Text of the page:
Whole Wheat Yogurt Sandwich Loaf

This past week I got going on a new whole wheat sourdough starter here at my parents’ house, using the same whole wheat/pineapple juice combination from last year. I am on Day 4, and am starting to get lots of bubbly activity, so I think my little seed starter is good and strong.

We still need bread while we’re waiting though—I’ve made this whole wheat yogurt bread several times now, and it makes a fantastic basic sandwich bread. It can be made with either 100% white whole wheat flour or some combination of all-purpose and whole wheat flours; for this most recent batch, I used 50% all-purpose and 50% whole wheat and spelt flours. I also love that this bread calls for yogurt, since there is always some in the refrigerator to be used up! I also doubled the recipe this time to make a large loaf of bread for slicing plus a 9×13 pan of knotted dinner rolls. Sorry there aren’t more photos—this bread never seems to last long enough for beauty shots!

Whole Wheat Yogurt Bread

2 T orange or pineapple juice
1 C lukewarm water
2 1/2 tsp instant yeast (or one packet)
3 T granulated sugar
1/2 C plain yogurt
1/4 C coconut oil
1 tsp salt
4 C flour (your preference: some combination of white whole wheat, stoneground whole wheat, spelt, and all-purpose or bread flour)

In a large mixing bowl, combine the water and juice. Sprinkle with the yeast and granulated sugar, and stir to dissolve. Add the yogurt, coconut oil, salt, and 1 cup of flour. Use a wooden spoon to mix, beating vigorously to start to develop the gluten in the flour (or use the paddle on your stand mixer). Gradually add the remaining flour, mixing with the wooden spoon until the dough pulls away from the sides of the bowl to form a ball. At that point, turn the dough out onto a clean, floured surface, and knead until you have a smooth dough (about 6-8 minutes; or switch to the dough hook). The amount of flour needed will vary on the humidity and other factors. Add just enough flour to keep the dough from sticking to your hands as you knead.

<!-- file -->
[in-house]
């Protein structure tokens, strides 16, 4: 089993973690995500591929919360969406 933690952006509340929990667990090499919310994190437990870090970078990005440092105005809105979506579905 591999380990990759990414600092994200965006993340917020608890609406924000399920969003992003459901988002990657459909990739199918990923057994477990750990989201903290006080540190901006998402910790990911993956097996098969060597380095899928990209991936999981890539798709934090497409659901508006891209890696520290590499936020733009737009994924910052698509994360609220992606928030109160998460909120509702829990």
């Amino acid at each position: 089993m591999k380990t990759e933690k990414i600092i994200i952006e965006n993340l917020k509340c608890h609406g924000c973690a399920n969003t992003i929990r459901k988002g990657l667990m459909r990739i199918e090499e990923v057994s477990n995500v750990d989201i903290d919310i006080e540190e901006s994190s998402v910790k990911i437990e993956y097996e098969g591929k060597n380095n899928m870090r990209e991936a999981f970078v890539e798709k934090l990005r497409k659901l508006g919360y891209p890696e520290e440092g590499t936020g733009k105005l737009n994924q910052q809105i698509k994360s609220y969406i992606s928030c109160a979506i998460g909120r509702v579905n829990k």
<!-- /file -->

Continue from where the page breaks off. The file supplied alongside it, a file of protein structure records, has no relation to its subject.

Return the dough to a lightly greased bowl, cover (with plastic wrap or a damp towel), and let rise until the dough has doubled (about an hour or two). It has risen sufficiently when the imprint of your fingers remains and the dough doesn’t spring back up.

Punch down the dough and form it into the shape of a loaf. A braid-topped loaf is a nice touch: reserve 1/3 of the dough, divide it into three long strands, and create a braid, then just place it on top of the loaf and tuck in the ends. Place the shaped loaf into a greased loaf pan, cover, and let rise for an additional hour. Alternatively, you can divide the dough into 12 equal rounds, knot or shape them as desired for rolls, and arrange them in a greased 9×13 pan; cover and let rise.

Preheat the oven to 350°F. Bake the loaf for 35-40 minutes; you may need to cover with aluminum foil at some point to prevent over-browning. The internal temperature of the bread should be 190°F when the loaf is done. Alternately, bake your rolls at 400°F for 15-18 minutes, until golden brown; slather with butter while still hot!

Let the bread rest in the pan for a minute or two before transferring it to a wire rack to cool. Cool for at least 30 minutes before slicing.

Source: Slightly adapted from My Kitchen Addiction.

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